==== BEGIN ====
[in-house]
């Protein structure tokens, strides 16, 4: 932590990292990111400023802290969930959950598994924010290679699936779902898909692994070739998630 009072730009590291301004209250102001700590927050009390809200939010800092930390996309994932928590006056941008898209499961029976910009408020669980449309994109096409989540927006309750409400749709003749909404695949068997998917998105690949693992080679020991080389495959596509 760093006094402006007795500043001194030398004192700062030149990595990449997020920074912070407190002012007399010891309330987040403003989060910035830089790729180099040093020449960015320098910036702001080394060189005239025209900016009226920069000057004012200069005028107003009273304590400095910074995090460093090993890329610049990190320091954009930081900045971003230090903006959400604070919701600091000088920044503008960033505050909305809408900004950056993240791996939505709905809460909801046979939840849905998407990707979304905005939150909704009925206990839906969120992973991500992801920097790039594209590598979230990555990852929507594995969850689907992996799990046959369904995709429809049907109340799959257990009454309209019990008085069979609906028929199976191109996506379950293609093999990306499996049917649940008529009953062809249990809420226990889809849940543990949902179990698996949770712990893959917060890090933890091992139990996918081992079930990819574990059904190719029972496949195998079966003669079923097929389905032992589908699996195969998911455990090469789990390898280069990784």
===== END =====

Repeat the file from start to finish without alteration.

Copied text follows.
[in-house]
């Protein structure tokens, strides 16, 4: 932590990292990111400023802290969930959950598994924010290679699936779902898909692994070739998630 009072730009590291301004209250102001700590927050009390809200939010800092930390996309994932928590006056941008898209499961029976910009408020669980449309994109096409989540927006309750409400749709003749909404695949068997998917998105690949693992080679020991080389495959596509 760093006094402006007795500043001194030398004192700062030149990595990449997020920074912070407190002012007399010891309330987040403003989060910035830089790729180099040093020449960015320098910036702001080394060189005239025209900016009226920069000057004012200069005028107003009273304590400095910074995090460093090993890329610049990190320091954009930081900045971003230090903006959400604070919701600091000088920044503008960033505050909305809408900004950056993240791996939505709905809460909801046979939840849905998407990707979304905005939150909704009925206990839906969120992973991500992801920097790039594209590598979230990555990852929507594995969850689907992996799990046959369904995709429809049907109340799959257990009454309209019990008085069979609906028929199976191109996506379950293609093999990306499996049917649940008529009953062809249990809420226990889809849940543990949902179990698996949770712990893959917060890090933890091992139990996918081992079930990819574990059904190719029972496949195998079966003669079923097929389905032992589908699996195969998911455990090469789990390898280069990784």